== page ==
CORVALLIS, OR–The disappearance of Cougars from part of Zion National Park over the past 70 years has allowed deer populations to increase, resulting in ecological damage, loss of cottonwood trees, eroding streambanks, and declining biodiversity, finds a new study from Oregon State University (OSU).
The research just published in the journal “Biological Conservation” confirms predictions made more 50 years ago by naturalist Aldo Leopold, considered the father of wildlife ecology.
“When park development caused Cougars to begin leaving Zion Canyon in the 1930s, it allowed much higher levels of deer browsing,” said Robert Beschta, an OSU professor emeritus of forest hydrology. “That set in motion a long cascade of changes that resulted in the loss of most cottonwoods along the streambanks and heavy bank erosion.”
“But the end result isn’t just loss of trees,” he said. “It’s the decline or disappearance of shrubs, wetland plants, amphibians, lizards, wildflowers, and even butterflies.”
In Zion Canyon, a popular tourist attraction for over a century, Cougars are absent, scared off by the influx of human visitors. With their natural enemy gone, growing deer populations ate young cottonwood trees, robbing streambanks of shade and erosion protection. As a result, floodplains began to erode away.
By contrast, a nearby roadless watershed has similar native ecology but is remote, with an intact Cougar population and fewer Mule Deer. Streambanks in this watershed have nearly 50 times more young cottonwood trees as well as thriving populations of flowers, lizards, butterflies, and species of plants that help stabilize stream banks, provide food-web support, and protect floodplains.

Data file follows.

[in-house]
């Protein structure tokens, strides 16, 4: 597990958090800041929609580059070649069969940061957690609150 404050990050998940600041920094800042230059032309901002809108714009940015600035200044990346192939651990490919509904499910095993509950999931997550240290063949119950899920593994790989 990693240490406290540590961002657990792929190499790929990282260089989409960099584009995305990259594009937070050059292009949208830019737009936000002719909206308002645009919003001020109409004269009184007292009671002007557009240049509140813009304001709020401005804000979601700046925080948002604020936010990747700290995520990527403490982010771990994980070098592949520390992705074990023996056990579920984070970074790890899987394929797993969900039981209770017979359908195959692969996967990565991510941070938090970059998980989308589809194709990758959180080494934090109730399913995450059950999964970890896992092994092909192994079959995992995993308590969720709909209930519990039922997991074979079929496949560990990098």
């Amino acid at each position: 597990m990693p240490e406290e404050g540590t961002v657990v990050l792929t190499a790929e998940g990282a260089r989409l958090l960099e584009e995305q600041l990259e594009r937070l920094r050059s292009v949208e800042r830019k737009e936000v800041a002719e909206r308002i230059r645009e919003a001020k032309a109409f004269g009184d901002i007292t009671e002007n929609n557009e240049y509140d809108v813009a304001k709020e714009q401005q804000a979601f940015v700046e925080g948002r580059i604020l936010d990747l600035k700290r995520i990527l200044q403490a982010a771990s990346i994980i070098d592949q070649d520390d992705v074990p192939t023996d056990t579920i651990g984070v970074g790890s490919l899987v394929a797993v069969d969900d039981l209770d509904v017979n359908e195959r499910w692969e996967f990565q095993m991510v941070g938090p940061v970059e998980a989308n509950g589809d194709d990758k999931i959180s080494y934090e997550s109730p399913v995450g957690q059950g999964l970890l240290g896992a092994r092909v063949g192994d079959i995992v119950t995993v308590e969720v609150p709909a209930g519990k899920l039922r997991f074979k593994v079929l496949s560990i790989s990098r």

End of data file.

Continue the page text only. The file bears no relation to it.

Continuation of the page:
“The documentation of species abundance that we have in this study is very compelling,” said William Ripple, a professor in the OSU Department of Forest Resources and lead author on the study.
“These two canyons, almost side by side, have a similar climate and their ecosystems should be quite similar,” Ripple said. “But instead they are very different, and we hypothesize that the long-term lack of cottonwood recruitment associated with stream-side areas in Zion Canyon indicates the effects of low Cougar and high deer densities over many decades.
The findings of this study may be relevant to other ecosystems elsewhere when key predators are gone, the researchers said, and high populations of native herbivores such as deer or elk, or domestic grazers such as cattle or sheep, affect native biodiversity.–ENS